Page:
May 11, 2012, 5:55 AM EDT
By Jerry Sather
When I describe what happened at the hunt test with Versus Country Raider last week, I tell people the honoring dog that broke and my actions to stop the dogfight about to happen “got in Raider’s head.” That’s why when we came back to the line for his rerun he wasn’t the same dog, and ultimately gave a “no go” on the blind that ended our day.
As dog owners/trainers we can get into our dogs’ heads positively or negatively depending on what happens to put us there.
How the dog views the world and life goes all the way back to its socialization as a puppy. When a puppy is born, you can think of it as a perfectly clean hard drive in a new computer. It has no experience on which to base any action or reaction. However, from the puppy’s very first interaction with a human, its view of humans (which are ultimately owners, trainers, masters) starts to be molded. This is why it’s critical to the development of a well-adjusted dog that it feel the touch of human hands, hear the sounds of human activity and smell the smells of humans every single day from its first. And those interactions need to be consistently positive and reassuring.
From those earliest days, a dog begins to build a memory bank of experiences. Each one is sort of like an individual file on a hard drive. A well-socialized and trained dog gathers millions of individual files during its lifetime. When it encounters a “new” situation, the dog’s internal computer sorts through all the existing files in search of the one that says, “Ah, I’ve seen this before. I reacted this way, and this is what happened.”
If “what happened” was positive, the dog should respond in the same way it did in the previous encounter(s). If “what happened” was negative, the dog should respond differently to avoid the same negative outcome. This is how dogs learn.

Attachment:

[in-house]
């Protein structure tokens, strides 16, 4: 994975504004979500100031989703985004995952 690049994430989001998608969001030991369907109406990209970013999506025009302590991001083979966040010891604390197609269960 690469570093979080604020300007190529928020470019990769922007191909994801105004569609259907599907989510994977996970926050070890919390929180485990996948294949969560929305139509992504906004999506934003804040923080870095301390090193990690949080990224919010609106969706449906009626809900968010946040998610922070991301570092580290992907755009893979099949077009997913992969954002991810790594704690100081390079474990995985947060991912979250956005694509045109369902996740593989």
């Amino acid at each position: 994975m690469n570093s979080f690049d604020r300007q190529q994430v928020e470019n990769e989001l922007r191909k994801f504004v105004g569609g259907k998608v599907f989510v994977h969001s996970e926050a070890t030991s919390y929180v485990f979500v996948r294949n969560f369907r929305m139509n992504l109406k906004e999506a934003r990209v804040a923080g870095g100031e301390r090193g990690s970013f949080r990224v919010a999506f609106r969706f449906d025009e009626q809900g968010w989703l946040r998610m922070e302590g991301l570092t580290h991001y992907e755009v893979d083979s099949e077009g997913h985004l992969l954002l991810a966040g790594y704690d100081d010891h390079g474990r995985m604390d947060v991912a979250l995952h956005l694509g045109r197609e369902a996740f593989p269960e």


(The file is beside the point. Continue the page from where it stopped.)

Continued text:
However, if there’s no corresponding file of previous experience, that’s when you’ll see a dog’s confidence sink. The dog is “worried” because it doesn’t know how to react. This is why and how we train. Introducing new experience files in a controlled, managed and positive way is the whole point of training a retriever or any dog for that matter.
It’s imperative the dog’s trainer/handler be able to read the dog’s response and body language to understand what a new situation is doing between the dog’s ears. This is where an experienced pro trainer is at a huge advantage. Having dealt with hundreds or even thousands of dogs during the course of a career, we see similarities in reactions and use those to predict what a dog will do before it does it.
But there will always be those scenarios like what happened at Raider’s test. It was not a totally controlled training environment. It was the “real world” of competition. My reaction prevented a dogfight and probably injury to one or both dogs, however, it was “all new” to Raider, so it was no surprise that it got in his head and hurt his performance.
I’m happy to report that after several days of training following the negative new experience, Raider’s confidence is back and he is his old hard-charging, work-loving, alpha male self. We will chalk it up to “experience” and be back on the hunt test line in a couple weeks … this time with another important experience file logged in his memory banks.
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